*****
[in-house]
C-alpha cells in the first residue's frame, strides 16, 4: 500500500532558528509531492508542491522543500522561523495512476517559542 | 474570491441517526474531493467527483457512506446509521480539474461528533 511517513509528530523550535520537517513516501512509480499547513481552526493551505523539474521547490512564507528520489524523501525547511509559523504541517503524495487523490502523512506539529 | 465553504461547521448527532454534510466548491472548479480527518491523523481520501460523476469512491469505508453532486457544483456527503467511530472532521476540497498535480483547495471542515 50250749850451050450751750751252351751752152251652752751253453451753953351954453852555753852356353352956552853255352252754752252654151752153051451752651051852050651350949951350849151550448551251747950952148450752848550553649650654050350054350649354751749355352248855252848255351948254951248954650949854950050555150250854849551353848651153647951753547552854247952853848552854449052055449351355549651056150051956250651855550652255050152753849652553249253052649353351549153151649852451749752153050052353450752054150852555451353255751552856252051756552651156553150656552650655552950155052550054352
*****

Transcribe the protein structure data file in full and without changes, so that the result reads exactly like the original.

[in-house]
C-alpha cells in the first residue's frame, strides 16, 4: 500500500532558528509531492508542491522543500522561523495512476517559542 | 474570491441517526474531493467527483457512506446509521480539474461528533 511517513509528530523550535520537517513516501512509480499547513481552526493551505523539474521547490512564507528520489524523501525547511509559523504541517503524495487523490502523512506539529 | 465553504461547521448527532454534510466548491472548479480527518491523523481520501460523476469512491469505508453532486457544483456527503467511530472532521476540497498535480483547495471542515 50250749850451050450751750751252351751752152251652752751253453451753953351954453852555753852356353352956552853255352252754752252654151752153051451752651051852050651350949951350849151550448551251747950952148450752848550553649650654050350054350649354751749355352248855252848255351948254951248954650949854950050555150250854849551353848651153647951753547552854247952853848552854449052055449351355549651056150051956250651855550652255050152753849652553249253052649353351549153151649852451749752153050052353450752054150852555451353255751552856252051756552651156553150656552650655552950155052550054352